blowing against the back of the scoops. Like the Darrieus model, the Savonius turbines will also work with winds approaching in any direction and also work well with lower wind speeds due to their very low clearance off the ground.


    The blades used in this prototype are of hybrid design. We took a bit of a different approach in our design compared to the Savonius design. This design was attained with four rectangular shapes cut out from acrylic sheet and due to the light weight of the acrylic sheet, we were able to rotate the rotor at low wind speed. The height of blades were 400mm.


    When designing a generator it is important to have a firm understanding of the basic laws that govern its performance. In order to induce a voltage in a wire a nearby changing magnetic field must exist. The voltage induced depends on the magnitude of the field density and the coil area. The relationship between the area and field density is known as flux (). The way in which this flux fluctuates in time depends on the generator design. The axial flux generator uses the changing magnetic flux to produce a voltage. The

    Air Density () = 1.2 kg/ 3/2.33x 103 slugs/f 3 Area (A) = Area swept by the blades by the turbine Velocity (V) = wind speed in m/s

    With the above equation, the power being generated can be calculated, however one should note that it is not possible to convert all the power of the wind into power for generation.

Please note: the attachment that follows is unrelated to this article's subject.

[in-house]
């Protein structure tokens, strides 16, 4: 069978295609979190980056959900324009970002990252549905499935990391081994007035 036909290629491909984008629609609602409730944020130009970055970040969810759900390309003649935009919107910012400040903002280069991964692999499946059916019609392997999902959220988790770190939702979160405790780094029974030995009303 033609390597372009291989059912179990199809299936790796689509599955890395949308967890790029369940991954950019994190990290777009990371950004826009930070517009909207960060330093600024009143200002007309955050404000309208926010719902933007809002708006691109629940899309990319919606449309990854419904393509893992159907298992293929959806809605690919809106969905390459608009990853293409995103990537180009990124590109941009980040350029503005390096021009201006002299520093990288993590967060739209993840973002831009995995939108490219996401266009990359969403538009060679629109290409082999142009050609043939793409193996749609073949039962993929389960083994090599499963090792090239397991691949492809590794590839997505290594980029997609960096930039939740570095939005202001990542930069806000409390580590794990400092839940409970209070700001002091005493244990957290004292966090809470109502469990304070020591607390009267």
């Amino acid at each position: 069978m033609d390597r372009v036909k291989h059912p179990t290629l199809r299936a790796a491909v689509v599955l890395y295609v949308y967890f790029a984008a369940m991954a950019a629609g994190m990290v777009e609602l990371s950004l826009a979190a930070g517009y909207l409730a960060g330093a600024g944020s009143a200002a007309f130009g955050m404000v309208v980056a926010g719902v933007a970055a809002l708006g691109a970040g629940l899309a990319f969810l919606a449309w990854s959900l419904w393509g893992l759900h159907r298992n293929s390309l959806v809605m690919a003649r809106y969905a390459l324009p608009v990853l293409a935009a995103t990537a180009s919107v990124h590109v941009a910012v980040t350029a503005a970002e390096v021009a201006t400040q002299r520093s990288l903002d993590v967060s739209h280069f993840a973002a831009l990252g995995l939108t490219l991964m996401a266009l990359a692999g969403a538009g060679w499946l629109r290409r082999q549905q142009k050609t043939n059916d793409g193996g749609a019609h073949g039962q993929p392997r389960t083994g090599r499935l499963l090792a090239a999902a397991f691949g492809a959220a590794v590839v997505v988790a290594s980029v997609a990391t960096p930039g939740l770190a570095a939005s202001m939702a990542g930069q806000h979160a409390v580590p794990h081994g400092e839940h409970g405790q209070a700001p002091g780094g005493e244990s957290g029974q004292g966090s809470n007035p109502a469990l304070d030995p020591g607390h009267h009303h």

The power harnessed from the wind cannot exceed 59% of the overall power in the wind. Only a portion can be used and that usable portion is only assured depending on the wind turbine being used and the aerodynamic characteristics that accompany it.

    1. Induced EMF:

      In order to explain how a flux generator is designed the elements that produce an electromotive force or voltage must be explained. An induced EMF is produced by a time varying magnetic field. Faraday performed experiments with a simple transformer and steady currents in hopes of producing a voltage from a magnetic field. He discovered that a constant magnetic field would not induce a voltage but a time varying field can. This was very important discovery in EMI, a

      discovery that is fundamental in the design of a generator. It is this relative motion of a magnetic field producing a voltage that allows us to be creative in the ways we produce electricity.

    2. Magnetic Flux: